Investigation of Data Modeling Strategies for Quantiﬁcation of CT Image Quality
Naeemi, Maitham D.
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Computed Tomography (CT) is a widely used medical imaging technology that plays a crucial role in pathology diagnosis and treatment management. The growing use of CT imaging raises the risk of undue radiation exposure, particularly for patients imaged multiple times. Thus, there is a need to maintain radiation exposure As Low As Reasonably Achievable (ALARA) while ensuring diagnostic quality images. In this study, we investigate data modeling strategies to quantify CT image quality (IQ), in order to guide protocol selection and attain ALARA. Speciﬁcally, we present a novel, Windowed Fourier-domain Distance Metric (WFDM) that is used to select regions-of-interest (ROI) by their degree of spatial variability. By selecting regions of low variation (ROI-LV), an estimate of the noise in that region can be made. CT IQ is deﬁned as the inverse of this additive noise. Against the phantom CT images, the WFDM model is shown to correlate strongly to image noise (r > 0.76 (p 0.001)). As a CT IQ classiﬁer, this model is comparatively analyzed against a ﬁxed-size ROI (baseline) model and a Convolutional Neural Network (CNN), using phantom and patient CT images. The WFDM model and the CNN are shown to classify the phantom images accurately, with a mean accuracy of αWFDM ≤ 100%, and αCNN = 93.8%, respectively. The baseline model manages a mean accuracy of αB = 73.6% on the same phantom images. With the patient CT images, the baseline and WFDM accuracies drop to αB ≤ 49.5% and αWFDM ≤ 66.1%, respectively. The CNN, however, performs at 100% accuracy when tested with images from the same CT stack as the training set, but below 1.9% otherwise. This indicates the CNN focus on structural rather than textural features. Finally, the WFDM model is used to predict high/low trends in 84 pairs of patient CT images. These trends are set against the trends in x-ray ﬂux at the time of acquisition, CTDIvol, which, for the same patient, directly correspond to CT IQ. The total percentage of image pairs with inverse trends is deﬁned as the total percent error, which is found to be 30.95% and 21.43% for the baseline and WFDM models, respectively. However, this error drops to 0% for CTDIvol changes of at least 40.0% for the baseline model and 27.5% for the WFDM model, respectively. Thus, for every patient that has been previously imaged, the WFDM model can be used to predict optimal parameters for adequate CT image acquisition. Future work will investigate the impact of WFDM parameters, such as the window sizes and transformation technique, on CT image quality assessment. In addition, the WFDM model can also be applied to pre-process CT images followed by CNN data models for CT image texture identiﬁcation.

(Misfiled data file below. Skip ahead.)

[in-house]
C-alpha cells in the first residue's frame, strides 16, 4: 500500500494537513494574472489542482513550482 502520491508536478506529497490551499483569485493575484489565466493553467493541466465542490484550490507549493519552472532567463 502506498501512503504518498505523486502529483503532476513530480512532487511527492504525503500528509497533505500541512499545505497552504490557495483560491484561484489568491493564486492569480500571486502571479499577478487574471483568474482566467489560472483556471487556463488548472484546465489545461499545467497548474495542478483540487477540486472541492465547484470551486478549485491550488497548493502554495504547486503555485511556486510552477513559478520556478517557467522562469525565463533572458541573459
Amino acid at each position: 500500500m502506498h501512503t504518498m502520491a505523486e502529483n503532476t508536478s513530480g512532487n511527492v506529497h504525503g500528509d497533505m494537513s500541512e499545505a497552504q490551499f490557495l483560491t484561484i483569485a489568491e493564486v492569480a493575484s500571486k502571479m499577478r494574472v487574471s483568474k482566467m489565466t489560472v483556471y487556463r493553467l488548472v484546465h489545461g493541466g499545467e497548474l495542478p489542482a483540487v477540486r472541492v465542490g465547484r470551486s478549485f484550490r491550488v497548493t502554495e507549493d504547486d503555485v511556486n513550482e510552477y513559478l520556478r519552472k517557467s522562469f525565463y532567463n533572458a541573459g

- Electrical engineering